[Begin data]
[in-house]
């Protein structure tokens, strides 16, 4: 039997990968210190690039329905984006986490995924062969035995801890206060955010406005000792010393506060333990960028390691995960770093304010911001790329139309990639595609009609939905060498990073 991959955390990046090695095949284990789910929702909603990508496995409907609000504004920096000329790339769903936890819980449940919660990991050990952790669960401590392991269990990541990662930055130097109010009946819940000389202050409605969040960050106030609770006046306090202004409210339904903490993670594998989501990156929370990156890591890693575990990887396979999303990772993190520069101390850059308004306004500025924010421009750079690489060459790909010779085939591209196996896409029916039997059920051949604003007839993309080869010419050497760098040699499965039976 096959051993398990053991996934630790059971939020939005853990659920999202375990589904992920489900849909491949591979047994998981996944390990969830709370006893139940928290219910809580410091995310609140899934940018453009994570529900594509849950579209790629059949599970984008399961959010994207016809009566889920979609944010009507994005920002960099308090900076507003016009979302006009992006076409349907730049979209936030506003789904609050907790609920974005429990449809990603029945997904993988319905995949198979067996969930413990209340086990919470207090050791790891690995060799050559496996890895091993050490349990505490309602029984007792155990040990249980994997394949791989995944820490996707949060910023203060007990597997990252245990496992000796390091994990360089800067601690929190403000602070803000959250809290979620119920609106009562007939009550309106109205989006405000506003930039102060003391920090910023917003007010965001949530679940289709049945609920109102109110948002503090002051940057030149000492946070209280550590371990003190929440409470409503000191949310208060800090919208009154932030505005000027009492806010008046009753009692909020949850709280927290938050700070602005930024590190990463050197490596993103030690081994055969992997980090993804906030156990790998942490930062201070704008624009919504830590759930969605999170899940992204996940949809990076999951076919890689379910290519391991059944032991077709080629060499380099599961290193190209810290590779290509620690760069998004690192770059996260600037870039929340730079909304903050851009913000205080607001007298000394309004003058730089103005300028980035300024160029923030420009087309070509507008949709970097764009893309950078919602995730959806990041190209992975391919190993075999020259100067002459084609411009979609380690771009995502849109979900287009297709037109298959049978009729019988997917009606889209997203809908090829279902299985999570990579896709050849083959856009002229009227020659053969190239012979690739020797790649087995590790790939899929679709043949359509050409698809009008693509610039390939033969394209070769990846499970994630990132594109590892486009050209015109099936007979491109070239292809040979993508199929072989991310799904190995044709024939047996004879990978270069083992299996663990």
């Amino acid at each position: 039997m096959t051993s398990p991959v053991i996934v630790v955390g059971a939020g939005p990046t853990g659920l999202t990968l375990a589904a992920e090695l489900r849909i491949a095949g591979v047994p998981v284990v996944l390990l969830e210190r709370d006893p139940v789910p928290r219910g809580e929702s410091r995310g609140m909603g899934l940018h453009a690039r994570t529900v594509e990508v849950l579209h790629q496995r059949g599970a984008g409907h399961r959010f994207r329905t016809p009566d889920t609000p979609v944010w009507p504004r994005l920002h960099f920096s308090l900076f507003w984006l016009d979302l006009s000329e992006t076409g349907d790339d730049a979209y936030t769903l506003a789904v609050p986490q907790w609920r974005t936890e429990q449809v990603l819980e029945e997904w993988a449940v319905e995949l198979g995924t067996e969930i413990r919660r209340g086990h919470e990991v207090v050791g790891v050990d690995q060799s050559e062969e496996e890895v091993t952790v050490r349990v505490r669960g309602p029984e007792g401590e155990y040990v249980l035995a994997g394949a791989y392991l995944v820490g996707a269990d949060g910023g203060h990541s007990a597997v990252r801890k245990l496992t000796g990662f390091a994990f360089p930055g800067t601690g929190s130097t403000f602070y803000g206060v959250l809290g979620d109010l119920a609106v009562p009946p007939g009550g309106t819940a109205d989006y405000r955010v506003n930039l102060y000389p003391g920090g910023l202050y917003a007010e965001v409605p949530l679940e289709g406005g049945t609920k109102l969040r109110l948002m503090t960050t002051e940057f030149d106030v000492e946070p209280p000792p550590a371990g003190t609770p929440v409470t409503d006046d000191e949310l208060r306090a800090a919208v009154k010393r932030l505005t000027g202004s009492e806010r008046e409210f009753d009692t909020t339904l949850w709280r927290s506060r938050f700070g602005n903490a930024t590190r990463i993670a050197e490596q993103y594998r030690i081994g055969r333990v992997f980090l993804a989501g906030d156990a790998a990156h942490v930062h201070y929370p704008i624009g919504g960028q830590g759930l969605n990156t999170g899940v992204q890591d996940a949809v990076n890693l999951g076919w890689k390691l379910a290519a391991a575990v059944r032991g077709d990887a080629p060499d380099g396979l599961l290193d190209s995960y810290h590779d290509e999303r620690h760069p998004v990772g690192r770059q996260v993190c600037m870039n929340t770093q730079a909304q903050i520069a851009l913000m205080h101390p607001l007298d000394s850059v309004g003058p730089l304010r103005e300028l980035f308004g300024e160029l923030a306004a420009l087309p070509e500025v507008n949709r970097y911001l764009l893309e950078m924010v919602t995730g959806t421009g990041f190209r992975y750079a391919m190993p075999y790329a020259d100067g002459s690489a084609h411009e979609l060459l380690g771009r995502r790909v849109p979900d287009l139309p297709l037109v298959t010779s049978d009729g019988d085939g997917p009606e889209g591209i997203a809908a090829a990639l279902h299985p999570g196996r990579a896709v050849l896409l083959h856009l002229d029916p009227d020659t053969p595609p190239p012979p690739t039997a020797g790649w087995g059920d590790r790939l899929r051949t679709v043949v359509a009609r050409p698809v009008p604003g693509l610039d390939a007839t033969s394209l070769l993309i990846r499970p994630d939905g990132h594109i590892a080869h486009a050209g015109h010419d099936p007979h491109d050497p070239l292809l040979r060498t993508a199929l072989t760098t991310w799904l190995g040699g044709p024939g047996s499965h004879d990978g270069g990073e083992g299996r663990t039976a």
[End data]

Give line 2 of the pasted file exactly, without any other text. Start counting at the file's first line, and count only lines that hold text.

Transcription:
């Protein structure tokens, strides 16, 4: 039997990968210190690039329905984006986490995924062969035995801890206060955010406005000792010393506060333990960028390691995960770093304010911001790329139309990639595609009609939905060498990073 991959955390990046090695095949284990789910929702909603990508496995409907609000504004920096000329790339769903936890819980449940919660990991050990952790669960401590392991269990990541990662930055130097109010009946819940000389202050409605969040960050106030609770006046306090202004409210339904903490993670594998989501990156929370990156890591890693575990990887396979999303990772993190520069101390850059308004306004500025924010421009750079690489060459790909010779085939591209196996896409029916039997059920051949604003007839993309080869010419050497760098040699499965039976 096959051993398990053991996934630790059971939020939005853990659920999202375990589904992920489900849909491949591979047994998981996944390990969830709370006893139940928290219910809580410091995310609140899934940018453009994570529900594509849950579209790629059949599970984008399961959010994207016809009566889920979609944010009507994005920002960099308090900076507003016009979302006009992006076409349907730049979209936030506003789904609050907790609920974005429990449809990603029945997904993988319905995949198979067996969930413990209340086990919470207090050791790891690995060799050559496996890895091993050490349990505490309602029984007792155990040990249980994997394949791989995944820490996707949060910023203060007990597997990252245990496992000796390091994990360089800067601690929190403000602070803000959250809290979620119920609106009562007939009550309106109205989006405000506003930039102060003391920090910023917003007010965001949530679940289709049945609920109102109110948002503090002051940057030149000492946070209280550590371990003190929440409470409503000191949310208060800090919208009154932030505005000027009492806010008046009753009692909020949850709280927290938050700070602005930024590190990463050197490596993103030690081994055969992997980090993804906030156990790998942490930062201070704008624009919504830590759930969605999170899940992204996940949809990076999951076919890689379910290519391991059944032991077709080629060499380099599961290193190209810290590779290509620690760069998004690192770059996260600037870039929340730079909304903050851009913000205080607001007298000394309004003058730089103005300028980035300024160029923030420009087309070509507008949709970097764009893309950078919602995730959806990041190209992975391919190993075999020259100067002459084609411009979609380690771009995502849109979900287009297709037109298959049978009729019988997917009606889209997203809908090829279902299985999570990579896709050849083959856009002229009227020659053969190239012979690739020797790649087995590790790939899929679709043949359509050409698809009008693509610039390939033969394209070769990846499970994630990132594109590892486009050209015109099936007979491109070239292809040979993508199929072989991310799904190995044709024939047996004879990978270069083992299996663990």